(1) I loved Whipping Girl, for starters. I think it’s a pivotal work for trans communities, especially in building trans pride. But you know I kept waiting for you to actually define “feminine” – maybe if not for all time, but in some way that I could understand what you meant by it specifically. Your “barrette Manifesto” came close, except that I see barrettes as childish, not feminine per se. So can you help the genderblind like myself? What is femininity? Can you be feminine without being girly?
In the next to last chapter of the book, â€œPutting the Feminine Back into Feminism,â€ I talk about that a bit, but Iâ€™ll try to define it here a little more clearly. I would say that femininity is a heterogeneous set of traits (some of which are cultural in origin, some biological, some psychological, and many are a combination thereof). The only thing that all feminine traits have in common is that they are typically associated with women in our culture. But they certainly arenâ€™t exclusive to women, as many men and MTF spectrum transgender folks also express feminine traits (similarly, many women express masculine rather than feminine traits). I think most of us tend to express some combination of both feminine and masculine traits.
Posted by – September 20, 2007
“Tranny, 24, slim attractive brunette, seeks fun loving friend for laughter and love.”
Hey, every story has to begin somewhere, and this one’s starting with that. It’s the text of a personals ad, submitted to a local free weekly paper. The sort of thing that’s three quarters real estate listings.
I can’t claim sole authorship for the ad. My ex wife and I penned it. We started with the vague notion that it was about time I started seeing people. She, after all, had hooked up with a new guy and was rapidly approaching domestic bliss. I’d been moping around for a while, but was now finally starting to re-emerge into the world; to get my shit together, as it were.
Posted by – August 29, 2007
Marilyn Frank has been sharing her story with wives at Fantasia Fair, IFGE and Tri-Ess seminars since 1982. She married her husband Len in 1954 and didnâ€™t learn about the cross dressing until 1964, 10 years and 3 children later. At that time the only information available to her was Virginia Princeâ€™s book The Transvestite and His Wife (now titled The Cross-dresser and His Wife) which she still finds to be one of the best books written.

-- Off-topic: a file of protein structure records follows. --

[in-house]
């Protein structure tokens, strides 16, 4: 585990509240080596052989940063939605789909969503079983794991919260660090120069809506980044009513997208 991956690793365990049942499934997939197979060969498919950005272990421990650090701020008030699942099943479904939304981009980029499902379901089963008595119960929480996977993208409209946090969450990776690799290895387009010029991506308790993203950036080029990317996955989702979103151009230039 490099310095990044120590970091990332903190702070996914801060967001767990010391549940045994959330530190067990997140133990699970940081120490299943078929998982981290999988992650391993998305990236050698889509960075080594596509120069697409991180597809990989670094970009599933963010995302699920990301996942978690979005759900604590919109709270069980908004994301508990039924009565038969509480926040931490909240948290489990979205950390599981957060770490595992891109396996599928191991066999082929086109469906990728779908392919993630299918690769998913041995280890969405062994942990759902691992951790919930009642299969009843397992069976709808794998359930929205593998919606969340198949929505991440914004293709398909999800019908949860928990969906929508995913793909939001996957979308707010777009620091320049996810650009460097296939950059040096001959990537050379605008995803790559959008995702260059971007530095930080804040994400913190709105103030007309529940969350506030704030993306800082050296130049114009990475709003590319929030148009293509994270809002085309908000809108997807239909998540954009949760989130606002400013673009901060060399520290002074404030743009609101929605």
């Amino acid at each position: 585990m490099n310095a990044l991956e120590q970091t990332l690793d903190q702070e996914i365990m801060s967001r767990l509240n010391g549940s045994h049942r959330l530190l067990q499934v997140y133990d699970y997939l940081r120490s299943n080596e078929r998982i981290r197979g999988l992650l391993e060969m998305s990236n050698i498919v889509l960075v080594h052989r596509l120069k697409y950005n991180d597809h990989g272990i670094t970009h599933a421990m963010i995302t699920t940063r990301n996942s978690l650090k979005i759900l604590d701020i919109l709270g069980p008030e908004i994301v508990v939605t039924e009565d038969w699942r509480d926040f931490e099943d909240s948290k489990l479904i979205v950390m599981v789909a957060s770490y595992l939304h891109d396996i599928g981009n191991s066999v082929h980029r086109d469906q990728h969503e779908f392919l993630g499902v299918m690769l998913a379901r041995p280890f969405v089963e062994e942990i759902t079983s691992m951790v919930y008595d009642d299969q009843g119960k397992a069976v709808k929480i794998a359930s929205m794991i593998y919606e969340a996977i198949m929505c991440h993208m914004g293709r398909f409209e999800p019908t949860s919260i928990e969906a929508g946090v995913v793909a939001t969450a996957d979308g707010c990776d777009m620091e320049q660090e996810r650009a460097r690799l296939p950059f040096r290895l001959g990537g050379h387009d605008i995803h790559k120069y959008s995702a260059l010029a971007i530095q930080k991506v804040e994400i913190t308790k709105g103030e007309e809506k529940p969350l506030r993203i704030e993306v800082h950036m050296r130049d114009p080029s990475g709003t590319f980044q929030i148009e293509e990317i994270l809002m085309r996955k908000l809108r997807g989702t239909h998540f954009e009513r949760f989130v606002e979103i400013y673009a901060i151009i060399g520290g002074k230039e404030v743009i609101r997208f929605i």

1) First, Marilyn, I want to thank you on behalf of all the partners out there, for stepping up at a time when most of us weren’t even in high school yet. Without women like you & Peggy Rudd, the struggle to have partners’ issues recognized would be a lot more difficult. So what caused you to do the educating you did?
In the 1970â€™s I was a volunteer on a crisis intervention hot line in Morris County, NJ. When I became Director, I questioned some of the professionals in the group, who did not know much about cross dressing, but were able to assist me in finding people who did know. During this time we came upon Tri-Ess, and then in 1980 Len read the article in Playboy about Fantasia Fair and in 1981 we spent a few days at the Fair. I had many discussions with Ariadne Kane about the wives’ needs, and this brought Niela Miller to the Fair and thatâ€™s where my true education began. Since it had been a very lonely road not only for Len, but for me, I decided I would reach out to help others, so thatâ€™s when I started facilitating a wives group at our local Tri-Ess Chapter, which I did for for over 10 years. I also was instrumental in starting the wives’ program at the first IFGE Convention. My philosophy is that every time I help someone, I help myself. Itâ€™s true the marriage had its ups and downs where the cross dressing was concerned, but for us it was a small part of our overall marriage. We have always had good communication, enjoy many of the same things and do have a sense of humor (that helps).